Mae de la Calzada founded LadyParts Automotive Services based on a simple observation: "When a woman's car breaks down, lives break down." Recognizing the strain of being a wife, mother, professional, and friend all at once, de la Calzada saw a way to ease at least one burden women often face. This vision helped her to turn the intimidating ordeal of auto repair into an empowering experience.
Today, when women—or men—walk into LadyParts Automotive Services, they are greeted by automotive technicians who eschew technical jargon and instead speak in the simple, clear language that both cars and drivers instinctively understand. Claiming certifications in hybrid repair, LadyParts's mechanics work on virtually all makes and models of vehicles, performing services that range from 50-point safety inspections to major repairs. To enhance each visitor's experience, the staff coordinates free shuttle service and furnishes a waiting area with free wireless Internet access, a 50-inch plasma-screen television, and well-maintained restrooms.
To further demonstrate its goal of turning auto repair into an empowering experience, LadyParts's team leads car-care clinics in which technicians demystify automobile maintenance. Such efforts have earned LadyParts Automotive Services consistent press, a vast network of loyal cars ready to do its bidding, and recognition that includes a 2011 Best Car Repair win from ABC7 The Bay Area A List, as well as a top-five finish in the 2012 race.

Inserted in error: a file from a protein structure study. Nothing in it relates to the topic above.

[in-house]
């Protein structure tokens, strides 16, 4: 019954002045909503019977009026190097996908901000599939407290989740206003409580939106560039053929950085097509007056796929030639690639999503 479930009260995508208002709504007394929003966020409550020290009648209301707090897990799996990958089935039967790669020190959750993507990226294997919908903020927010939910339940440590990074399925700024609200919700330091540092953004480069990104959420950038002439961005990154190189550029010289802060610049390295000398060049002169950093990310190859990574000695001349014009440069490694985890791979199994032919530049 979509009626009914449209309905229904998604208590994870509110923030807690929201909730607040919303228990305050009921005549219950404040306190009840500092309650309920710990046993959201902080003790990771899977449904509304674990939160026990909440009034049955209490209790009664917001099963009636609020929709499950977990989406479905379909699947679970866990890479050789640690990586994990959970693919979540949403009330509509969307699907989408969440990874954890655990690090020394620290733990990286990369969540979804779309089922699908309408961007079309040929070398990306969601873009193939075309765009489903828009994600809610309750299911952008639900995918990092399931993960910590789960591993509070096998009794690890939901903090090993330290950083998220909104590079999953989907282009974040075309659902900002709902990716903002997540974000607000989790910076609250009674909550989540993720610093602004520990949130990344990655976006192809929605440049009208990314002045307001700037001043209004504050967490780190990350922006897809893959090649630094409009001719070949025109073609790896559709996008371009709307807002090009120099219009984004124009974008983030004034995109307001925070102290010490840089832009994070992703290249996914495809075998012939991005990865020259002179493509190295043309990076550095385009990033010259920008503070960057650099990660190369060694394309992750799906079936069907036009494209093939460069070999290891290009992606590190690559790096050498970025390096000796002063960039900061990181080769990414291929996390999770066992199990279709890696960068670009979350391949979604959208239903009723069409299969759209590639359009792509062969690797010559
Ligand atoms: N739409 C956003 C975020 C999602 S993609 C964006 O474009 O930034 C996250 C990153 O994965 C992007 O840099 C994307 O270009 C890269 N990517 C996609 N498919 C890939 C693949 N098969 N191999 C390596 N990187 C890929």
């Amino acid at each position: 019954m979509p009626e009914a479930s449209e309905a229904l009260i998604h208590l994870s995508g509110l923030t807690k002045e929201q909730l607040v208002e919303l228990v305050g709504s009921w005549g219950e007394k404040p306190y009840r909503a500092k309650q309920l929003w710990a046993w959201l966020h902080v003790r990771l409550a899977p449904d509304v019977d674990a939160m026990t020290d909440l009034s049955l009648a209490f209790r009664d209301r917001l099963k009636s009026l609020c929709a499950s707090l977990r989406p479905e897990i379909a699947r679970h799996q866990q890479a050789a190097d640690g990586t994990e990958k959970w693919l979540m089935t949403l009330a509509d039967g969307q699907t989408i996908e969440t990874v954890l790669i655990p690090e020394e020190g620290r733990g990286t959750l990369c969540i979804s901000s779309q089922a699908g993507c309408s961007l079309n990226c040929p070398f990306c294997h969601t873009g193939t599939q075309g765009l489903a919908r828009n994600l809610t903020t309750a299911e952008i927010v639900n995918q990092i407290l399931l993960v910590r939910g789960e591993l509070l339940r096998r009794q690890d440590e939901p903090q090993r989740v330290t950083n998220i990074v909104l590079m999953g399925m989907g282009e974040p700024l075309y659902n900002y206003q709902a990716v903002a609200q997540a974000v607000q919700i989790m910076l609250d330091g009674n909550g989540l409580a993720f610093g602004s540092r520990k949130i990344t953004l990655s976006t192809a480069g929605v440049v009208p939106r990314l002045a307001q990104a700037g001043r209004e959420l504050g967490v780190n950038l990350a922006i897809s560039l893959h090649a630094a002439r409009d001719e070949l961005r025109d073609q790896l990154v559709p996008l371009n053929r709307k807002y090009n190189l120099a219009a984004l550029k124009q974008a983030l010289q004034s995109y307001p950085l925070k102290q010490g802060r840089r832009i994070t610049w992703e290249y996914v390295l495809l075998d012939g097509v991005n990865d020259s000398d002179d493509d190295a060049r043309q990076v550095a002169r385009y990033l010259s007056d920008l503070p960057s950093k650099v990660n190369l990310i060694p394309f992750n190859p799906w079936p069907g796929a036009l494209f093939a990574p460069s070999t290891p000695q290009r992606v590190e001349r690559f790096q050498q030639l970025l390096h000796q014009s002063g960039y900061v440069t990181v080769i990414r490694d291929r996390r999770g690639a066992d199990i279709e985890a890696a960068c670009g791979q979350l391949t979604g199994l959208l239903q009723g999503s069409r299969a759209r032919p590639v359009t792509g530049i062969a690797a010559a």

C.J. Easter understands the value of physical fitness. As a former defensive back who faced some of college football's most fearsome offenses during a four-year stint with the Stanford Cardinal, he could only be as effective as he was lean. With visions of sleek physiques in mind, Easter earned his personal-training certification from the American Council on Exercise, founded Performance Science Training Institute, and set to work devising a fitness system of his own.
The gym's exclusive Metabolic Movement Training (MMT) System is the result of all that hard work. The system is designed to jump-start the metabolism, so it continues working long after the session is complete by helping the body burn fat all day long. After a dynamic warmup to boost flexibility and coordination, trainers lead students through progressive resistance training to strengthen bones and muscles. Next, exciting, short-burst cardio intervals work to condition the heart and lungs and boost endurance, and a final core-training session chisels the midsection. Every exercise includes modifications and progressions to ensure students at every fitness level will glean benefits, and every session ends with a cool-down and stretch to leave bodies feeling better than when they came in.